To faint in our endurance of sowing good and bearing others’ burdens is to forget the law of sowing. Here, we learn that reaping comes in ‘due season’. Reaping is never instant. Time must go by for the sowing to turn to reaping.
v. 10. Our Christian practices of doing good are not to be limited to our burdened brother and those who teach us but extend to all mankind. However, when it comes to a priority of time and resources the ‘household of faith’ should be first. Notice, the house or family of God is characterized by faith.
v. 11. Paul seems to be reminding them of his spiritual sowing and doing good to the household of faith by writing such a large letter of spiritual truth and instruction ‘with mine own hand’. Especially since he seemed to have eye trouble, 4. 15, and therefore this would be quite a feat. And what a good work this has been to the household of faith for almost two thousand years now and the reaping of blessing to millions of souls is still being harvested.
Practices toward God 6. 12-18
vv. 12-13. In contrast to true good works, we have mentioned here religious rituals such as circumcision. Religious rules and rituals mask men’s helpless and sinful nature. Religious rules make ‘a fair shew in the flesh’ drawing the attention to the outward body, not the inward heart. Rituals and men’s rules give one a reason to ‘glory in your flesh’, that is human ability, and implies that human effort has the potential to achieve salvation or piety by the performing of them.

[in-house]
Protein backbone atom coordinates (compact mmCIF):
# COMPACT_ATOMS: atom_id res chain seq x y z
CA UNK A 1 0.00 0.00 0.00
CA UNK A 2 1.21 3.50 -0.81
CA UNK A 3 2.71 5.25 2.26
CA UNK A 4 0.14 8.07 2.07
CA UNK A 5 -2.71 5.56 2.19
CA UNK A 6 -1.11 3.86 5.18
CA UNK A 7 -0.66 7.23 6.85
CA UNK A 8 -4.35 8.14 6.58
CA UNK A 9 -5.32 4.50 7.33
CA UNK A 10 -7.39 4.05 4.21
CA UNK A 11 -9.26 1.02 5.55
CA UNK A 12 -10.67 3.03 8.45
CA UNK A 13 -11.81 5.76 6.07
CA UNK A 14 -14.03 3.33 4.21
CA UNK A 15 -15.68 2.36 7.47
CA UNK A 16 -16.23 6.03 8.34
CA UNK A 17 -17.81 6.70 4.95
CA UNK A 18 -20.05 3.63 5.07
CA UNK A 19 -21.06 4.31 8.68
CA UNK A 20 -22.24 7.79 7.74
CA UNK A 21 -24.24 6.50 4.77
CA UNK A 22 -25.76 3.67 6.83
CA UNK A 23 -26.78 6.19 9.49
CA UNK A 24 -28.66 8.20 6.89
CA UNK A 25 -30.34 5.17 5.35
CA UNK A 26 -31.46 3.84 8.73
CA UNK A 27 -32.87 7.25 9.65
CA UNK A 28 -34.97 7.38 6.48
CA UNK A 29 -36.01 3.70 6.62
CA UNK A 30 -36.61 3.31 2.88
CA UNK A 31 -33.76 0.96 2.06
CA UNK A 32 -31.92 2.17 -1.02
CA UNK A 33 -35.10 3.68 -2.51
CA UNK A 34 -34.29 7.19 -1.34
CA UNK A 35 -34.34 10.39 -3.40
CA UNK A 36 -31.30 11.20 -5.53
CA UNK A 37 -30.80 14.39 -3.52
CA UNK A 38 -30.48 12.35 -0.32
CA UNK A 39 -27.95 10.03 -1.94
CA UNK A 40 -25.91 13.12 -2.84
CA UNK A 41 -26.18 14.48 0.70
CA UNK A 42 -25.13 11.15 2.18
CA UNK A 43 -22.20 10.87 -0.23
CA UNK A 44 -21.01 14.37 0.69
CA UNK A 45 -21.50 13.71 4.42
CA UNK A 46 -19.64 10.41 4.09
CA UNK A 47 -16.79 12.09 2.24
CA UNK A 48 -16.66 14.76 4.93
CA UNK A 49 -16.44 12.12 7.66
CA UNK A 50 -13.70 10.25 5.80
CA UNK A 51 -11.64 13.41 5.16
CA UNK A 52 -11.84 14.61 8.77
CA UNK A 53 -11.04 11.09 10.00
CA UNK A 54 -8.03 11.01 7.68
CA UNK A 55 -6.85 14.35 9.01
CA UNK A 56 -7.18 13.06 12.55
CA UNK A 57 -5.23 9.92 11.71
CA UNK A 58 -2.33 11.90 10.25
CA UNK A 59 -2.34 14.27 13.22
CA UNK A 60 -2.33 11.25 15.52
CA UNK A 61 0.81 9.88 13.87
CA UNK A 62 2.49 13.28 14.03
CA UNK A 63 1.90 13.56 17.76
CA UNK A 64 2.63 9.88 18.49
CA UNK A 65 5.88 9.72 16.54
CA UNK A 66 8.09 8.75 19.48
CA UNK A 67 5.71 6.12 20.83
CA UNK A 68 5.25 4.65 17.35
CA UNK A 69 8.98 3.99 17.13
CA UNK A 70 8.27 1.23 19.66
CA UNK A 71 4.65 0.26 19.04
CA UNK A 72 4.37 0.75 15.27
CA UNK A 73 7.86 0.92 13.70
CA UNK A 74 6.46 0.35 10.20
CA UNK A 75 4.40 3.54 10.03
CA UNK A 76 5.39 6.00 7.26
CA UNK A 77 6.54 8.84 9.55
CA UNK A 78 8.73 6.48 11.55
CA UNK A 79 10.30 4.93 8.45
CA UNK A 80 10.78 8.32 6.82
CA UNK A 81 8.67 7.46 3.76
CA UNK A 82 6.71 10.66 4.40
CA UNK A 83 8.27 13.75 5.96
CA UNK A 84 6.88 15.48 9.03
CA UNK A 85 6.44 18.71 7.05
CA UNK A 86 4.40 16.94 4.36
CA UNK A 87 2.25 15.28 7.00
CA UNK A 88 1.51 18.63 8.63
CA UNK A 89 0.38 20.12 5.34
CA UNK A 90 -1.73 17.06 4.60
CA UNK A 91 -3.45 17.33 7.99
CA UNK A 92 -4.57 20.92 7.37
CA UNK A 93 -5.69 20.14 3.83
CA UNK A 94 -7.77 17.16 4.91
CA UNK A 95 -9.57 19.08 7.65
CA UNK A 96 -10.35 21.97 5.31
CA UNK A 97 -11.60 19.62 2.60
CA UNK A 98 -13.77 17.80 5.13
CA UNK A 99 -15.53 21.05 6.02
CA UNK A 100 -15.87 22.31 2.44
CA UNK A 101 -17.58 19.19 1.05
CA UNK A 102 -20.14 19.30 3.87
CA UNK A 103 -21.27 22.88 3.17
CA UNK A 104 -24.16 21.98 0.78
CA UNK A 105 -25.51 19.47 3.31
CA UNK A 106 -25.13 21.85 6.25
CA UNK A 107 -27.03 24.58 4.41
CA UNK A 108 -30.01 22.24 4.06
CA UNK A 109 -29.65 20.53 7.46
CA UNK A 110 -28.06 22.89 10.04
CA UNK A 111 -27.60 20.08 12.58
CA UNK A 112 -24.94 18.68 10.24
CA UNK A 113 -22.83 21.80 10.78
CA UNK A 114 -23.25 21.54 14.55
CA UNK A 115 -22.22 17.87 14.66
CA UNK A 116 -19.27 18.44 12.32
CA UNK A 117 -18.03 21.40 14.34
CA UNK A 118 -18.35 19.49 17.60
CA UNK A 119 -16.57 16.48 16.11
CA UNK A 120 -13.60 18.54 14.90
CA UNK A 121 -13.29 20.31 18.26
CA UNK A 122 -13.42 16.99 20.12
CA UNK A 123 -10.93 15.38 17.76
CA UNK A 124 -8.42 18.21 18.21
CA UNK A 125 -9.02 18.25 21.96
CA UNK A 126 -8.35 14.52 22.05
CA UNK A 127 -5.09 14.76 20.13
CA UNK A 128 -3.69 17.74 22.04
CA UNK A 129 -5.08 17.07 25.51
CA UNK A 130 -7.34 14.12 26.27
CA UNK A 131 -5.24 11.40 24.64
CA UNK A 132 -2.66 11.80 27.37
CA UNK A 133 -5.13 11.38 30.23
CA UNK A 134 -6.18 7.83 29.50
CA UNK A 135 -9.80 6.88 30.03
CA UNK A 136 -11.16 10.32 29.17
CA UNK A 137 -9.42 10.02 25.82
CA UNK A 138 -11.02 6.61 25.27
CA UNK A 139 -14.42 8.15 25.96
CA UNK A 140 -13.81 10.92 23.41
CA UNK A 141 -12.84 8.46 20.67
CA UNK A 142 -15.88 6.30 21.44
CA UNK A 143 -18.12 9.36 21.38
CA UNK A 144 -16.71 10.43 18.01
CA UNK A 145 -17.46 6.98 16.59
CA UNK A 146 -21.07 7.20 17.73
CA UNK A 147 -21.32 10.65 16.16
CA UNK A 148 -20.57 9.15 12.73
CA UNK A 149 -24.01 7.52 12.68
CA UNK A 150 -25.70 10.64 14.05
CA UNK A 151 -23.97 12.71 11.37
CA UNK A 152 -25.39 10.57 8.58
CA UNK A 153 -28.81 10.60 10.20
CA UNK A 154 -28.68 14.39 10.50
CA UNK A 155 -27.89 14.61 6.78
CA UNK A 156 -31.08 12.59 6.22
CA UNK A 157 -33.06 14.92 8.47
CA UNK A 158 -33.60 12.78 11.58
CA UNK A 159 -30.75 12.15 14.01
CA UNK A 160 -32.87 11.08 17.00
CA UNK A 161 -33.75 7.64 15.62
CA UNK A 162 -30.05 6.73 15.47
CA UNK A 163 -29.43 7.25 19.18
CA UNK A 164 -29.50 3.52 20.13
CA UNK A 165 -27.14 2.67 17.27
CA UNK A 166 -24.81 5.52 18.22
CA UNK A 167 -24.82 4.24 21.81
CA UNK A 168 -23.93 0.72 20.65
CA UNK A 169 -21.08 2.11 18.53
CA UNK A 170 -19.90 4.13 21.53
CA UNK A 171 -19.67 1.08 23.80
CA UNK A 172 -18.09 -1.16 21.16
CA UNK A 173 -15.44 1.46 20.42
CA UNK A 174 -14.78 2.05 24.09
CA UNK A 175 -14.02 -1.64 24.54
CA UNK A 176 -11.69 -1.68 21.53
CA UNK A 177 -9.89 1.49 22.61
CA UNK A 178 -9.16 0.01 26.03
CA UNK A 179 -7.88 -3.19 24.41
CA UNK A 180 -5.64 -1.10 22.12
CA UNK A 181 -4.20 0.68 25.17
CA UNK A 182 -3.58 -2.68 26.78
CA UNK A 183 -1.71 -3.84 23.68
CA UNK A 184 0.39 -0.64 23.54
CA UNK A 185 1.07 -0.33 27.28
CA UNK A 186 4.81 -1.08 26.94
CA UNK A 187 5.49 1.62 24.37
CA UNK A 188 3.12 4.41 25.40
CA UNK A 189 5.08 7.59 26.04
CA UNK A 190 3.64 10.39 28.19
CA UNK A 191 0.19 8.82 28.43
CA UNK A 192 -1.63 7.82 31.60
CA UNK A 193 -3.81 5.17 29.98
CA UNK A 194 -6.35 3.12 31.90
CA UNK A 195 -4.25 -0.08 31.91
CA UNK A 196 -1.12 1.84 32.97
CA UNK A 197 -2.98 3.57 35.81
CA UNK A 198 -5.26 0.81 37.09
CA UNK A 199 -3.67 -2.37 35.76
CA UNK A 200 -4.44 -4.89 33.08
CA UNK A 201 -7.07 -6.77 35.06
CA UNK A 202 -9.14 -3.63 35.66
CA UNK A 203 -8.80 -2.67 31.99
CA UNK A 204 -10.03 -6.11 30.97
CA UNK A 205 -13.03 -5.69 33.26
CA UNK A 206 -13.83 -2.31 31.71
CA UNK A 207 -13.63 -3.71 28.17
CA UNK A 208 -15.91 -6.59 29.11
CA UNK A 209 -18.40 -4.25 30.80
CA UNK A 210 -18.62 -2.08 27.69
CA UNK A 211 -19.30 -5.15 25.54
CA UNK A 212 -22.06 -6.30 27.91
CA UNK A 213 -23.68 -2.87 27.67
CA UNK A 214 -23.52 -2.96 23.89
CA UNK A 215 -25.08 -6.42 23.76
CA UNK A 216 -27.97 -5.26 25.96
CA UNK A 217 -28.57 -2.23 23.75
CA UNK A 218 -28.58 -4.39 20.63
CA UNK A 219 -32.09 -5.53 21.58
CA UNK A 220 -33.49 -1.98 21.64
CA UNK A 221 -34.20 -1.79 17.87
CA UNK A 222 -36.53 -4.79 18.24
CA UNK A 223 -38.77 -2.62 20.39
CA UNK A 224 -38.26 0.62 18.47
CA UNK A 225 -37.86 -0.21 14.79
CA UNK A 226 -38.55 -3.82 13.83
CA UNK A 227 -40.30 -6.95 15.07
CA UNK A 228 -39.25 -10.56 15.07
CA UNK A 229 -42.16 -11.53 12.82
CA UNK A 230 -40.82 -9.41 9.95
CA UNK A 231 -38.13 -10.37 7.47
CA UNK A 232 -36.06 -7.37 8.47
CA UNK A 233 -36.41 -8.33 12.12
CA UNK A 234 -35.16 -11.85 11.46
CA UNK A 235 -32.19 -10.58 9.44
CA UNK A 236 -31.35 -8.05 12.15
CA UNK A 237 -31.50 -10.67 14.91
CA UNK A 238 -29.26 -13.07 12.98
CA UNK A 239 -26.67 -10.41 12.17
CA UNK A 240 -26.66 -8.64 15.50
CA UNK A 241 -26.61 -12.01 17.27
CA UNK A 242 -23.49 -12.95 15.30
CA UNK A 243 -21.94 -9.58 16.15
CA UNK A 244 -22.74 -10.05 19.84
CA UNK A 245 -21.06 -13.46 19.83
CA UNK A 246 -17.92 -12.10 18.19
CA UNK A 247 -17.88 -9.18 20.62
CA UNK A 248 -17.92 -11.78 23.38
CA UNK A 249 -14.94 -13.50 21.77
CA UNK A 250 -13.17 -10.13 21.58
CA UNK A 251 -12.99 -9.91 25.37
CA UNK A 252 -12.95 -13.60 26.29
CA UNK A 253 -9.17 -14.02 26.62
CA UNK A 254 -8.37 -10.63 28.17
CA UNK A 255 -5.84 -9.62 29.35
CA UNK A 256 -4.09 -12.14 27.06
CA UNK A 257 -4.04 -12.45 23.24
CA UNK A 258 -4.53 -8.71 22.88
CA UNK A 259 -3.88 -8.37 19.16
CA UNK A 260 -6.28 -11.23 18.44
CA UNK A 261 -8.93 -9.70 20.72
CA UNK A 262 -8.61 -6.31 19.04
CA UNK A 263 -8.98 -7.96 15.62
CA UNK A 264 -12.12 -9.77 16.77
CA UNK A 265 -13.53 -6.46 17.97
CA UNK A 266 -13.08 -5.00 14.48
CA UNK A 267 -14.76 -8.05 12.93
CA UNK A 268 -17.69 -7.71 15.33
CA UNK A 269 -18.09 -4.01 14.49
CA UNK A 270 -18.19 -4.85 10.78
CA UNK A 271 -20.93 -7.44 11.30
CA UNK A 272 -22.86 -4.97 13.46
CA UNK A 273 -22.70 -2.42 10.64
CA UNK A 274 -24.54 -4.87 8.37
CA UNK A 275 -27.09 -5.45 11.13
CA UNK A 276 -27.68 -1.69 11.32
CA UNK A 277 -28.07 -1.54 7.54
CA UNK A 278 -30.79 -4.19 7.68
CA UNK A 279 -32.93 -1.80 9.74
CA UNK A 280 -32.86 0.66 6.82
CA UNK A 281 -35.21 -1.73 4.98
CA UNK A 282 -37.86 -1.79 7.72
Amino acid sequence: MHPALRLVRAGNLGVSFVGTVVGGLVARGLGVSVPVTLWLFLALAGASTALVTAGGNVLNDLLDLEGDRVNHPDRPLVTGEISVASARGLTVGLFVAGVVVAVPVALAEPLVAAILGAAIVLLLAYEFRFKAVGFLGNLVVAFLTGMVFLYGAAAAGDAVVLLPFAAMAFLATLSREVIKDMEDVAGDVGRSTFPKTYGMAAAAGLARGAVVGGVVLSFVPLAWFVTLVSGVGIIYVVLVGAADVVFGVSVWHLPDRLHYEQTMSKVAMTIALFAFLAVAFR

However, the cross exposes human flesh for what it truly is. For it was religion with all its rituals and rules that demanded the crucifixion of the Son of God. Thus to proclaim Christ crucified – ‘the cross of Christ’ – as man’s only hope for acceptance before God flies in the face of religion with its confidence in man’s ability. To preach Christ crucified will inevitably invite opposition from carnal religion – thus many will not preach it.
v. 14. The only place the gospel leaves one to glory is in ‘the cross of our Lord Jesus Christ’. The cross exposes the world’s way as foolish in approaching and being accepted with God, 1 Cor. 2. 5-8. For the world crucified the Son of God – so much for confidence in worldly wisdom and religion. Thus ‘Christ crucified’ has brought an end to the world’s way and has disconnected the believer from a union with it.
vv. 15-16. One who is ‘in Christ Jesus’ is a new creation. The gospel is not Judaism with the Messiah added but a whole new way of relating to God. It is where neither circumcision nor uncircumcision has merit but rather the One with whom you are in union. Being ‘in Christ Jesus’ is the rule of the Christian life, not outward rituals. To ‘walk according to this rule’ is to know the peace and mercy of God. And those who are such manifest themselves as the true Israel of God – not by Moses – but by Abraham’s Seed which is Christ.
vv. 17-18. Paul, the Lord’s chosen apostle, signs off, not by adding a new outward ritual for the body in order to achieve salvation, but by reminding them that his body already bore ‘the marks of the Lord Jesus’ – the scars of persecution from carnal religion for maintaining that the cross of Christ alone is God’s means of saving men. Not circumcision nor any other outward ritual, religious clothing or style can ever be the authentic mark of true Christianity but rather the persecution that arises on account of the cross of Christ. Paul thus leaves the believer’s spirit with the unmerited favour of ‘the grace of our Lord Jesus Christ’. It is grace, not law, that is the authentic characteristic of the original and true gospel and to this we add our ‘Amen’.
This article concludes the series of studies in the Galatian epistle.